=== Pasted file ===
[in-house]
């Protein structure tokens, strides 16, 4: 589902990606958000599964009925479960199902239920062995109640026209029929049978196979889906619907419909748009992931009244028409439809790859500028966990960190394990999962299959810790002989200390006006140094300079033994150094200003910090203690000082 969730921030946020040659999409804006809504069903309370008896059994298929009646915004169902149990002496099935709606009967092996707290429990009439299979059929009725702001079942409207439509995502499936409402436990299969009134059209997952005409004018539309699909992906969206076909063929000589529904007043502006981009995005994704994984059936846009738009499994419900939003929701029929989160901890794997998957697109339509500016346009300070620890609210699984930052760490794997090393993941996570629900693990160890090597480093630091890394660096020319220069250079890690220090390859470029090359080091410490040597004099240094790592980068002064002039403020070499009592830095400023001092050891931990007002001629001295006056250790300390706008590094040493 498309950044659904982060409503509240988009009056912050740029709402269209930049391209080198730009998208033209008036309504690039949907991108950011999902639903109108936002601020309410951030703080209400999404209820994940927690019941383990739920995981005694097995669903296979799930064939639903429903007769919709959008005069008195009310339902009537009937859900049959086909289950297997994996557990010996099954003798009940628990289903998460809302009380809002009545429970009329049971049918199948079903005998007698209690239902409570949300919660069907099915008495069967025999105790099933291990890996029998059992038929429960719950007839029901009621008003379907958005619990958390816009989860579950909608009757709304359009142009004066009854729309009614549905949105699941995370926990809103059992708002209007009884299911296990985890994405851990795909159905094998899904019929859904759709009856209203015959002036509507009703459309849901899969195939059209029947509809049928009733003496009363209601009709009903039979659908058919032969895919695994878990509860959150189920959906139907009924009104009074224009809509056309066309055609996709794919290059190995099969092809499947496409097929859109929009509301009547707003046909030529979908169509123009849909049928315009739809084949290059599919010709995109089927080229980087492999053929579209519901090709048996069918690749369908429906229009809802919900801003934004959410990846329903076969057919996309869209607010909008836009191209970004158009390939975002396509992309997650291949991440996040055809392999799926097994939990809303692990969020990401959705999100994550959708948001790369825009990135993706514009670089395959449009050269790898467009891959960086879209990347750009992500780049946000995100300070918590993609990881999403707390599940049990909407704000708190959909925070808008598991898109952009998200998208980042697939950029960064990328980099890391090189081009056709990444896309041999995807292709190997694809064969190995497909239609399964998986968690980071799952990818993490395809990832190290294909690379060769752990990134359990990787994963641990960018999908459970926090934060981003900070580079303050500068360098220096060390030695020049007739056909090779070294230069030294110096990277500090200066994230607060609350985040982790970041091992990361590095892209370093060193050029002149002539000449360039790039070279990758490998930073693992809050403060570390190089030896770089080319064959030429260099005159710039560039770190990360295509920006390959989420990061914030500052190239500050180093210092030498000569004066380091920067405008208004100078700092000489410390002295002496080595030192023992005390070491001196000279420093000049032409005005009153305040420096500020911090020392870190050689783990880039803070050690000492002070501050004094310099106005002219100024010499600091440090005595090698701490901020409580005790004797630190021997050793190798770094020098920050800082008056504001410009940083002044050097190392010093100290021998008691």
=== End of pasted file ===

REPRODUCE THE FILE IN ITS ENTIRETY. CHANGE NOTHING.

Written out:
[in-house]
């Protein structure tokens, strides 16, 4: 589902990606958000599964009925479960199902239920062995109640026209029929049978196979889906619907419909748009992931009244028409439809790859500028966990960190394990999962299959810790002989200390006006140094300079033994150094200003910090203690000082 969730921030946020040659999409804006809504069903309370008896059994298929009646915004169902149990002496099935709606009967092996707290429990009439299979059929009725702001079942409207439509995502499936409402436990299969009134059209997952005409004018539309699909992906969206076909063929000589529904007043502006981009995005994704994984059936846009738009499994419900939003929701029929989160901890794997998957697109339509500016346009300070620890609210699984930052760490794997090393993941996570629900693990160890090597480093630091890394660096020319220069250079890690220090390859470029090359080091410490040597004099240094790592980068002064002039403020070499009592830095400023001092050891931990007002001629001295006056250790300390706008590094040493 498309950044659904982060409503509240988009009056912050740029709402269209930049391209080198730009998208033209008036309504690039949907991108950011999902639903109108936002601020309410951030703080209400999404209820994940927690019941383990739920995981005694097995669903296979799930064939639903429903007769919709959008005069008195009310339902009537009937859900049959086909289950297997994996557990010996099954003798009940628990289903998460809302009380809002009545429970009329049971049918199948079903005998007698209690239902409570949300919660069907099915008495069967025999105790099933291990890996029998059992038929429960719950007839029901009621008003379907958005619990958390816009989860579950909608009757709304359009142009004066009854729309009614549905949105699941995370926990809103059992708002209007009884299911296990985890994405851990795909159905094998899904019929859904759709009856209203015959002036509507009703459309849901899969195939059209029947509809049928009733003496009363209601009709009903039979659908058919032969895919695994878990509860959150189920959906139907009924009104009074224009809509056309066309055609996709794919290059190995099969092809499947496409097929859109929009509301009547707003046909030529979908169509123009849909049928315009739809084949290059599919010709995109089927080229980087492999053929579209519901090709048996069918690749369908429906229009809802919900801003934004959410990846329903076969057919996309869209607010909008836009191209970004158009390939975002396509992309997650291949991440996040055809392999799926097994939990809303692990969020990401959705999100994550959708948001790369825009990135993706514009670089395959449009050269790898467009891959960086879209990347750009992500780049946000995100300070918590993609990881999403707390599940049990909407704000708190959909925070808008598991898109952009998200998208980042697939950029960064990328980099890391090189081009056709990444896309041999995807292709190997694809064969190995497909239609399964998986968690980071799952990818993490395809990832190290294909690379060769752990990134359990990787994963641990960018999908459970926090934060981003900070580079303050500068360098220096060390030695020049007739056909090779070294230069030294110096990277500090200066994230607060609350985040982790970041091992990361590095892209370093060193050029002149002539000449360039790039070279990758490998930073693992809050403060570390190089030896770089080319064959030429260099005159710039560039770190990360295509920006390959989420990061914030500052190239500050180093210092030498000569004066380091920067405008208004100078700092000489410390002295002496080595030192023992005390070491001196000279420093000049032409005005009153305040420096500020911090020392870190050689783990880039803070050690000492002070501050004094310099106005002219100024010499600091440090005595090698701490901020409580005790004797630190021997050793190798770094020098920050800082008056504001410009940083002044050097190392010093100290021998008691």